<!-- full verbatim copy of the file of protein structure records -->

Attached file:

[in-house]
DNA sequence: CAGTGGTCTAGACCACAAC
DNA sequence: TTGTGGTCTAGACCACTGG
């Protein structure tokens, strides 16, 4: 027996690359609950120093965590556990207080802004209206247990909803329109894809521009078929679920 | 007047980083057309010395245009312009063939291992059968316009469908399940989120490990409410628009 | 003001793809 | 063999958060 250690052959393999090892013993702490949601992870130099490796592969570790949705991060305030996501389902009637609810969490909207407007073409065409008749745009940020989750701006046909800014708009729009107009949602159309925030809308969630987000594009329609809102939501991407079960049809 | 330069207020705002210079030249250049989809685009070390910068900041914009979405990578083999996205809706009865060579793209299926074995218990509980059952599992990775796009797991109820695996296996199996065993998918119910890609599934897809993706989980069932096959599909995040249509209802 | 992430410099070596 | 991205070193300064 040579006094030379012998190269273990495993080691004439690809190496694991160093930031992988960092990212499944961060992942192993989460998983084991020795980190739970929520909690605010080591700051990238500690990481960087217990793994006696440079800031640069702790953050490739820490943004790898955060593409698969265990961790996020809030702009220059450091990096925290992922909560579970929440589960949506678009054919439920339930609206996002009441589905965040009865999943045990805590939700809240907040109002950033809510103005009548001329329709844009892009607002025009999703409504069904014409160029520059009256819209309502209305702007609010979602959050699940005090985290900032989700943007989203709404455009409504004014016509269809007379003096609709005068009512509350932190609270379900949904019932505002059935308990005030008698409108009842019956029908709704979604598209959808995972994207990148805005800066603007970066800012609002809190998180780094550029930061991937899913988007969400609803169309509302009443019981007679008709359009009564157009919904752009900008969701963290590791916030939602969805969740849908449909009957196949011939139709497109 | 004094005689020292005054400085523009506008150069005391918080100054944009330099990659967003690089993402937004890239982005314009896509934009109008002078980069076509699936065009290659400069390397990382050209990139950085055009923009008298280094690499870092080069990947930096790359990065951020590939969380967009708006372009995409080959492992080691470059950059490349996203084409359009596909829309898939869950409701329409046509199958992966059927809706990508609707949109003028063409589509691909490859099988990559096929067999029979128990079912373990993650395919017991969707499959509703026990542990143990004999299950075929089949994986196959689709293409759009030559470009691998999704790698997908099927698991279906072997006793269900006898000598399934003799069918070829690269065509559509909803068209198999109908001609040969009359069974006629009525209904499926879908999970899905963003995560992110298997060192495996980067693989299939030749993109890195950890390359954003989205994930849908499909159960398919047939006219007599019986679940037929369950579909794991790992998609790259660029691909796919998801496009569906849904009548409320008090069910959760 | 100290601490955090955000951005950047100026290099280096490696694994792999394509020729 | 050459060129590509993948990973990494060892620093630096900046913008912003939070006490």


[in-house]
DNA sequence: CAGTGGTCTAGACCACAAC
DNA sequence: TTGTGGTCTAGACCACTGG
């Protein structure tokens, strides 16, 4: 027996690359609950120093965590556990207080802004209206247990909803329109894809521009078929679920 | 007047980083057309010395245009312009063939291992059968316009469908399940989120490990409410628009 | 003001793809 | 063999958060 250690052959393999090892013993702490949601992870130099490796592969570790949705991060305030996501389902009637609810969490909207407007073409065409008749745009940020989750701006046909800014708009729009107009949602159309925030809308969630987000594009329609809102939501991407079960049809 | 330069207020705002210079030249250049989809685009070390910068900041914009979405990578083999996205809706009865060579793209299926074995218990509980059952599992990775796009797991109820695996296996199996065993998918119910890609599934897809993706989980069932096959599909995040249509209802 | 992430410099070596 | 991205070193300064 040579006094030379012998190269273990495993080691004439690809190496694991160093930031992988960092990212499944961060992942192993989460998983084991020795980190739970929520909690605010080591700051990238500690990481960087217990793994006696440079800031640069702790953050490739820490943004790898955060593409698969265990961790996020809030702009220059450091990096925290992922909560579970929440589960949506678009054919439920339930609206996002009441589905965040009865999943045990805590939700809240907040109002950033809510103005009548001329329709844009892009607002025009999703409504069904014409160029520059009256819209309502209305702007609010979602959050699940005090985290900032989700943007989203709404455009409504004014016509269809007379003096609709005068009512509350932190609270379900949904019932505002059935308990005030008698409108009842019956029908709704979604598209959808995972994207990148805005800066603007970066800012609002809190998180780094550029930061991937899913988007969400609803169309509302009443019981007679008709359009009564157009919904752009900008969701963290590791916030939602969805969740849908449909009957196949011939139709497109 | 004094005689020292005054400085523009506008150069005391918080100054944009330099990659967003690089993402937004890239982005314009896509934009109008002078980069076509699936065009290659400069390397990382050209990139950085055009923009008298280094690499870092080069990947930096790359990065951020590939969380967009708006372009995409080959492992080691470059950059490349996203084409359009596909829309898939869950409701329409046509199958992966059927809706990508609707949109003028063409589509691909490859099988990559096929067999029979128990079912373990993650395919017991969707499959509703026990542990143990004999299950075929089949994986196959689709293409759009030559470009691998999704790698997908099927698991279906072997006793269900006898000598399934003799069918070829690269065509559509909803068209198999109908001609040969009359069974006629009525209904499926879908999970899905963003995560992110298997060192495996980067693989299939030749993109890195950890390359954003989205994930849908499909159960398919047939006219007599019986679940037929369950579909794991790992998609790259660029691909796919998801496009569906849904009548409320008090069910959760 | 100290601490955090955000951005950047100026290099280096490696694994792999394509020729 | 050459060129590509993948990973990494060892620093630096900046913008912003939070006490």